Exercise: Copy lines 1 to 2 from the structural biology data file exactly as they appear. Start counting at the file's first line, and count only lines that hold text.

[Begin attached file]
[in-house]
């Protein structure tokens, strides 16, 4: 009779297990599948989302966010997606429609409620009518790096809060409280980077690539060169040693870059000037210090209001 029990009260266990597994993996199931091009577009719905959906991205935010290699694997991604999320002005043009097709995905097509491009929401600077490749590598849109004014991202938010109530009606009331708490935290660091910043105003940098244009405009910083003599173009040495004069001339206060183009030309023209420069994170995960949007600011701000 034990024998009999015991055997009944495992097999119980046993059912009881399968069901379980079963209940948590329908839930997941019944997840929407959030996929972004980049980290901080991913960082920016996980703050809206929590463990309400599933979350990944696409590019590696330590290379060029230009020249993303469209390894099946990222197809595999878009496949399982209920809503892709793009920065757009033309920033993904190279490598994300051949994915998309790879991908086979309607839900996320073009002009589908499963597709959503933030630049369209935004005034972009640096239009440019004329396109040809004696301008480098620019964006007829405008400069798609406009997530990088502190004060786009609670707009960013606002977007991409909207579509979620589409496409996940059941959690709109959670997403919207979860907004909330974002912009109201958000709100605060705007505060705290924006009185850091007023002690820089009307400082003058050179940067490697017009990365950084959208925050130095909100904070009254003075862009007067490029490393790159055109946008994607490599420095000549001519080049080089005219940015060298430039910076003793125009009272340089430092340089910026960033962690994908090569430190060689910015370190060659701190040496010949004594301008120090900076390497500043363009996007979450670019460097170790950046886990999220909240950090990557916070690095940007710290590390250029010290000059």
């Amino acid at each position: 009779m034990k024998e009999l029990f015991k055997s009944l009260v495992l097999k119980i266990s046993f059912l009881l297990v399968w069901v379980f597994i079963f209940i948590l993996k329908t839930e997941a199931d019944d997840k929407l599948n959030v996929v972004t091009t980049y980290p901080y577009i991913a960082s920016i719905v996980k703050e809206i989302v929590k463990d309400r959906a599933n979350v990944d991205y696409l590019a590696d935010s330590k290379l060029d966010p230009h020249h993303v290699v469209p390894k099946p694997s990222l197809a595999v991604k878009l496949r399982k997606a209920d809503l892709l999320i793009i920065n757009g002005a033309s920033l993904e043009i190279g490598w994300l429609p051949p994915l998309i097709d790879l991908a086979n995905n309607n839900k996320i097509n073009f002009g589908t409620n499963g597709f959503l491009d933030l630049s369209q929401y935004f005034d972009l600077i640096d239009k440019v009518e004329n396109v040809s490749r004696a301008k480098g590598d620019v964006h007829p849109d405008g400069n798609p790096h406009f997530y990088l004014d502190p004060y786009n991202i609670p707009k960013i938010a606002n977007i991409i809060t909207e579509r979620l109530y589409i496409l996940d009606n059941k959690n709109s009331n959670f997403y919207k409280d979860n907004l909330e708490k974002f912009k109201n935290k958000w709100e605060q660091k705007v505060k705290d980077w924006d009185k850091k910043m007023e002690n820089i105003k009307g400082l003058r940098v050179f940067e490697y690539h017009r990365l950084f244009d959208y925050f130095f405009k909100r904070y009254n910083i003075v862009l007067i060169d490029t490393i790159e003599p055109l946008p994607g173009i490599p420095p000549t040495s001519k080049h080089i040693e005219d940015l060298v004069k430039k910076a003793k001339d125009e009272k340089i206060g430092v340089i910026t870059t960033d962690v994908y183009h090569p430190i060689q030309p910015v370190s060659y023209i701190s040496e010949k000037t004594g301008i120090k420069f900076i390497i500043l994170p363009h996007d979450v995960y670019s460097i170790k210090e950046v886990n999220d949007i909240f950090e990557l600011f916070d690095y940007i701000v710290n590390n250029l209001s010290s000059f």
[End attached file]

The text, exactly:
[in-house]
């Protein structure tokens, strides 16, 4: 009779297990599948989302966010997606429609409620009518790096809060409280980077690539060169040693870059000037210090209001 029990009260266990597994993996199931091009577009719905959906991205935010290699694997991604999320002005043009097709995905097509491009929401600077490749590598849109004014991202938010109530009606009331708490935290660091910043105003940098244009405009910083003599173009040495004069001339206060183009030309023209420069994170995960949007600011701000 034990024998009999015991055997009944495992097999119980046993059912009881399968069901379980079963209940948590329908839930997941019944997840929407959030996929972004980049980290901080991913960082920016996980703050809206929590463990309400599933979350990944696409590019590696330590290379060029230009020249993303469209390894099946990222197809595999878009496949399982209920809503892709793009920065757009033309920033993904190279490598994300051949994915998309790879991908086979309607839900996320073009002009589908499963597709959503933030630049369209935004005034972009640096239009440019004329396109040809004696301008480098620019964006007829405008400069798609406009997530990088502190004060786009609670707009960013606002977007991409909207579509979620589409496409996940059941959690709109959670997403919207979860907004909330974002912009109201958000709100605060705007505060705290924006009185850091007023002690820089009307400082003058050179940067490697017009990365950084959208925050130095909100904070009254003075862009007067490029490393790159055109946008994607490599420095000549001519080049080089005219940015060298430039910076003793125009009272340089430092340089910026960033962690994908090569430190060689910015370190060659701190040496010949004594301008120090900076390497500043363009996007979450670019460097170790950046886990999220909240950090990557916070690095940007710290590390250029010290000059």